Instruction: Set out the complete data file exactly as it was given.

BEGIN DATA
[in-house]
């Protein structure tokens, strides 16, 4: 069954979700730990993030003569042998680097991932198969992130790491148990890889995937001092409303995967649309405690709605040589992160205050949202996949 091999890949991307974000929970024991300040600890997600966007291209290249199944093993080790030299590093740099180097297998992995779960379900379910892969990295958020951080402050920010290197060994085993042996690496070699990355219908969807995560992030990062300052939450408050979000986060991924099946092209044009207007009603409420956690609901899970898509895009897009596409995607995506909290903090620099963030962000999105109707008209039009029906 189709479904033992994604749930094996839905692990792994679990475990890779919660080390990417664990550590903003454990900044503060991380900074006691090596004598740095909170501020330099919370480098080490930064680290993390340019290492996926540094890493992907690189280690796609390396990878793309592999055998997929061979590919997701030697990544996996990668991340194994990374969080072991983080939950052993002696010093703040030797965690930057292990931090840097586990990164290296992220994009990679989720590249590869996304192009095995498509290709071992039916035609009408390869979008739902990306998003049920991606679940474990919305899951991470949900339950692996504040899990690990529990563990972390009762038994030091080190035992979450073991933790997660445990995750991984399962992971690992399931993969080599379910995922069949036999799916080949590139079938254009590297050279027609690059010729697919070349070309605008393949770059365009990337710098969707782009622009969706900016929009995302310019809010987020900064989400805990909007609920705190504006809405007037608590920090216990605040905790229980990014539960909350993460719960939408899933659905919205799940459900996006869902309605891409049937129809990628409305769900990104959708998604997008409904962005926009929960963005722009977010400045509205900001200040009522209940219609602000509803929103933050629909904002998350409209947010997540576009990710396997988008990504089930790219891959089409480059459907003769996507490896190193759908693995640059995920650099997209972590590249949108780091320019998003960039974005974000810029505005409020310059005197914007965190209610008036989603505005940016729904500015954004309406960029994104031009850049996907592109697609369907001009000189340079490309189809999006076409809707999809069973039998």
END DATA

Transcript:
[in-house]
């Protein structure tokens, strides 16, 4: 069954979700730990993030003569042998680097991932198969992130790491148990890889995937001092409303995967649309405690709605040589992160205050949202996949 091999890949991307974000929970024991300040600890997600966007291209290249199944093993080790030299590093740099180097297998992995779960379900379910892969990295958020951080402050920010290197060994085993042996690496070699990355219908969807995560992030990062300052939450408050979000986060991924099946092209044009207007009603409420956690609901899970898509895009897009596409995607995506909290903090620099963030962000999105109707008209039009029906 189709479904033992994604749930094996839905692990792994679990475990890779919660080390990417664990550590903003454990900044503060991380900074006691090596004598740095909170501020330099919370480098080490930064680290993390340019290492996926540094890493992907690189280690796609390396990878793309592999055998997929061979590919997701030697990544996996990668991340194994990374969080072991983080939950052993002696010093703040030797965690930057292990931090840097586990990164290296992220994009990679989720590249590869996304192009095995498509290709071992039916035609009408390869979008739902990306998003049920991606679940474990919305899951991470949900339950692996504040899990690990529990563990972390009762038994030091080190035992979450073991933790997660445990995750991984399962992971690992399931993969080599379910995922069949036999799916080949590139079938254009590297050279027609690059010729697919070349070309605008393949770059365009990337710098969707782009622009969706900016929009995302310019809010987020900064989400805990909007609920705190504006809405007037608590920090216990605040905790229980990014539960909350993460719960939408899933659905919205799940459900996006869902309605891409049937129809990628409305769900990104959708998604997008409904962005926009929960963005722009977010400045509205900001200040009522209940219609602000509803929103933050629909904002998350409209947010997540576009990710396997988008990504089930790219891959089409480059459907003769996507490896190193759908693995640059995920650099997209972590590249949108780091320019998003960039974005974000810029505005409020310059005197914007965190209610008036989603505005940016729904500015954004309406960029994104031009850049996907592109697609369907001009000189340079490309189809999006076409809707999809069973039998």